Another day, another Financial Reporting Council fine for KPMG. This time it is related to their audit of TheWorks.co.uk, a discount retailer specializing in arts, crafts, toys, books, stationery, and perpetual fire sales of various cheap stuff with which to clutter your domicile and desk drawers.
On Wednesday, the FRC announced sanctions against KPMG and lead engagement partner Anthony Sykes in relation to the audit The Works for the financial year ended April 26, 2020.
What did they do? Inventory got ’em. KPMG and Sykes admitted to breaches (the word FRC uses for “fuck ups”) relating to the audit of inventory existence including the requirements to plan and perform an audit with professional skepticism, to prepare sufficient audit documentation and to design and perform audit procedures in order to obtain sufficient appropriate audit evidence.
KPMG’s approach to the audit of inventory existence was flawed by a succession of failings, such as, in particular:
Failure to respond appropriately to variances in stock counts identified during controls testing, including by not investigating management’s explanations for those variances and by omitting the test results from the audit file such that the audit file documentation provided a false degree of assurance;
The adoption of a substantive testing approach (once the controls testing had failed), without adequate consideration or consultation, based on a subset of the same stock count results, from which the stock counts with variances had been removed, as part of a selection process described on the audit file as “random”; and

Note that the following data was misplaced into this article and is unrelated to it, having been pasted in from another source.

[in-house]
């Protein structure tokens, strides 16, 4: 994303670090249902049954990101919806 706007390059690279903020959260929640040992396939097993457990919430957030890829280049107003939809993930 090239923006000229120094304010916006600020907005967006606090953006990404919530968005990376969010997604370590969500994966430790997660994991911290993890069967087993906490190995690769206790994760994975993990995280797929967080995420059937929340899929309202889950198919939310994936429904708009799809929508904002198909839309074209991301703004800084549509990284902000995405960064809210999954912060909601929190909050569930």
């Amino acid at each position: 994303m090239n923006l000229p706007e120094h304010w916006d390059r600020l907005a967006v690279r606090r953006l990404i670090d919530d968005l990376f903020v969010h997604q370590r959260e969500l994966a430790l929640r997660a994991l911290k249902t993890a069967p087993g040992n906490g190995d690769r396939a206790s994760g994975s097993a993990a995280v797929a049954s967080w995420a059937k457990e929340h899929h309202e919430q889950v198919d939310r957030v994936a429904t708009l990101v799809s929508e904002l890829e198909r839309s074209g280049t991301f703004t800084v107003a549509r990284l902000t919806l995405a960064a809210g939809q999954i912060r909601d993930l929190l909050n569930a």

Failure to perform appropriate roll-forward and roll-back procedures.
The FRC gives naughty auditors a discount on fines if they cooperate and admit fault so both parties got a bit of a break. Of the £1,750,000 financial sanction, KPMG will pay £1,023,750 (approx. $1.3 million USD) and lead engagement partner Sykes will pay £43,875 of the original £75,000 sanction to to reflect his cooperation and admissions.
Both Sykes and the firm are required to provide a signed declaration that the audit report did not satisfy relevant requirements and the firm is expected to take actions with the intent of preventing this from happening again.
“The admitted failings, which critically undermined KPMG’s approach to the audit of inventory at a retail entity, were rudimentary and should not have occurred,” said Claudia Mortimore, Deputy Executive Counsel at the FRC. “The financial and non-financial sanctions, which include measures intended to enhance KPMG’s second line of defense function, are aimed at preventing a repetition of such failings in the future.”